7.2 The differences between List and Set

The concept

In our last post, we have introduced Set. However, you might wonder, why do we want to use Set since List seems more convenient? Actually, although the grammars of Set and List may look similar, their data structure underneath is very different.

A List is stored in a continuous physical space from computer’s perspective, as in the image below:


A set, however, doesn’t need to be stored in a continuous space. It has another internal logic to know which elements belong to one Set. So for a Set, it is impossible to tell the sequence of its elements. However, based on its implementation logic, it is easier for a Set to tell whether it¬†contains a specific value. It can easily distinguish duplicate values based on this.

Now let the code speaks:

List<Integer> intList = new List<Integer>{2,3,3,4,5};
Set<Integer> intSet = new Set<Integer>(intList);

System.debug('The set is: ' + intSet);

    System.debug('4 is inside the Set!');
    System.debug('4 is not inside the Set!');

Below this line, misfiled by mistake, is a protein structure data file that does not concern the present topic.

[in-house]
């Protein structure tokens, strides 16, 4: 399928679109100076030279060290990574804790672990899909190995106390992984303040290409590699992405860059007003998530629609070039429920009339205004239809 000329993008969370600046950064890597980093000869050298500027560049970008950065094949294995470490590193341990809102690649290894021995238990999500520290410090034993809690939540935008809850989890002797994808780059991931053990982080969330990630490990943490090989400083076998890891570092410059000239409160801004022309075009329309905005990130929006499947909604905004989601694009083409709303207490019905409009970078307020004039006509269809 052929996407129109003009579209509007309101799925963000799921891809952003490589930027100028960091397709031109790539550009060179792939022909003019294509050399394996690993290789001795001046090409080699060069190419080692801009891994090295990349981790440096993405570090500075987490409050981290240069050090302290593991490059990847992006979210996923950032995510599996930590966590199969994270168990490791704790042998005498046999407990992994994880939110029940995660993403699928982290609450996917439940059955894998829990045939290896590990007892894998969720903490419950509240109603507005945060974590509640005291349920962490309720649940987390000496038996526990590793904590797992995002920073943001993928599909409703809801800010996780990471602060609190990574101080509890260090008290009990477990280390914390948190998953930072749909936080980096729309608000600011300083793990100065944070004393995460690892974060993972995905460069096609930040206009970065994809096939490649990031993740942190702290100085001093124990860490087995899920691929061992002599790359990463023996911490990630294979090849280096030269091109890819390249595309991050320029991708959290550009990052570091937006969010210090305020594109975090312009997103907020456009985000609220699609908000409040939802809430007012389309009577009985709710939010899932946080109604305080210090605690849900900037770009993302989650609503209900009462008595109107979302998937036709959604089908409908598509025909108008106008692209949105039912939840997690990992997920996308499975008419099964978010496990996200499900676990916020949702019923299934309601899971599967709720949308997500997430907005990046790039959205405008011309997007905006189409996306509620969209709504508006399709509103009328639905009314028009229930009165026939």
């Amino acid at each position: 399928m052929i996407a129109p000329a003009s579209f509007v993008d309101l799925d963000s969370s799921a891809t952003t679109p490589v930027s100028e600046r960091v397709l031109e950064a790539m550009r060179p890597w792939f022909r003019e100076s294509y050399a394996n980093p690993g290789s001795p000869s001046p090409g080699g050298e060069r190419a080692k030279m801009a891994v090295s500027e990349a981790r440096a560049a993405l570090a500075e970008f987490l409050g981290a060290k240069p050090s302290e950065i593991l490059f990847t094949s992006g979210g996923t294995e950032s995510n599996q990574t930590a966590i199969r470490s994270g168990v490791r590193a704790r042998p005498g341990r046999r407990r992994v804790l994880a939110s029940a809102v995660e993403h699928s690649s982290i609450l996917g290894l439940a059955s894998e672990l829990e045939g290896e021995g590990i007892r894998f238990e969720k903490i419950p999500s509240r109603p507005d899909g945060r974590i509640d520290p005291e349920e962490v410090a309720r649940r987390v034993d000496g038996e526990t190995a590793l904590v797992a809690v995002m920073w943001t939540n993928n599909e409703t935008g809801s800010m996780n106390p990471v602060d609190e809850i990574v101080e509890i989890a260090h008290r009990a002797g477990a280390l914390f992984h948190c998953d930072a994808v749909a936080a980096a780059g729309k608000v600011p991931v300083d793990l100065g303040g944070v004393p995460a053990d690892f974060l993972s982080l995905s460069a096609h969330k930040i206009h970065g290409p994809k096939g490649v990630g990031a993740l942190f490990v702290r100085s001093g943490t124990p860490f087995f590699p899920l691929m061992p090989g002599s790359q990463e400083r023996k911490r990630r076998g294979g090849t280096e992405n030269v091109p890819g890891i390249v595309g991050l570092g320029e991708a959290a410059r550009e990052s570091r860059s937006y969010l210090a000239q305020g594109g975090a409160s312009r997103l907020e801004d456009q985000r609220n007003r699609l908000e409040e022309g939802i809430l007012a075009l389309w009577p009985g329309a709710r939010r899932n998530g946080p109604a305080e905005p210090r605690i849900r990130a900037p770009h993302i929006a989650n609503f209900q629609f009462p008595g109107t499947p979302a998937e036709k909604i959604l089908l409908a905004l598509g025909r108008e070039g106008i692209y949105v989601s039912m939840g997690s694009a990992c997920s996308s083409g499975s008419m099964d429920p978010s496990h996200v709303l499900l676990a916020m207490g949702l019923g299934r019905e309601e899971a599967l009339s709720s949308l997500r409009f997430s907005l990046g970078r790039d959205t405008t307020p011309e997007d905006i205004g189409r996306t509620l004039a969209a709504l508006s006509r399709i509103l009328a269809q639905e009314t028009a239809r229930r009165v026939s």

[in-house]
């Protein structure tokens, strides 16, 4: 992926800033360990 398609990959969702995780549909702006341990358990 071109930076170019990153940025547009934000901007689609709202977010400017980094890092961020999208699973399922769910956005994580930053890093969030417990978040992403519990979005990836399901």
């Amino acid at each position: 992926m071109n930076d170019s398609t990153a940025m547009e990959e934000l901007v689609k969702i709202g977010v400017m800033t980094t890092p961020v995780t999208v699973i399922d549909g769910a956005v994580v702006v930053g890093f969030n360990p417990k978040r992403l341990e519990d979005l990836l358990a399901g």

//There is no direct way to achieve the same thing in List
Boolean containsInList = false;
for(Integer curNum: intList)
    if(curNum == 6) //found
        containsInList = true;

    System.debug('6 is inside the List!');
    System.debug('6 is not inside the List!');

Your result should be similar to the screenshot below:

A bit explanation

A set can be initialised via a list and vice versa. As shown in the above sample.

A set can use contains() to determine whether it contains a specific value but a list can’t.


Try to add duplicate values into a list and debug the list, see how it looks like.

Next Post

7.3 Introducing Map

Subscribe to Sfdcinpractice

Subscribe to get the latest blogs and tutorials of sfdcinpractice. No spam, no trash, only the awesome posts from sfdcinpractice. 

Leave a Reply

Your email address will not be published / Required fields are marked *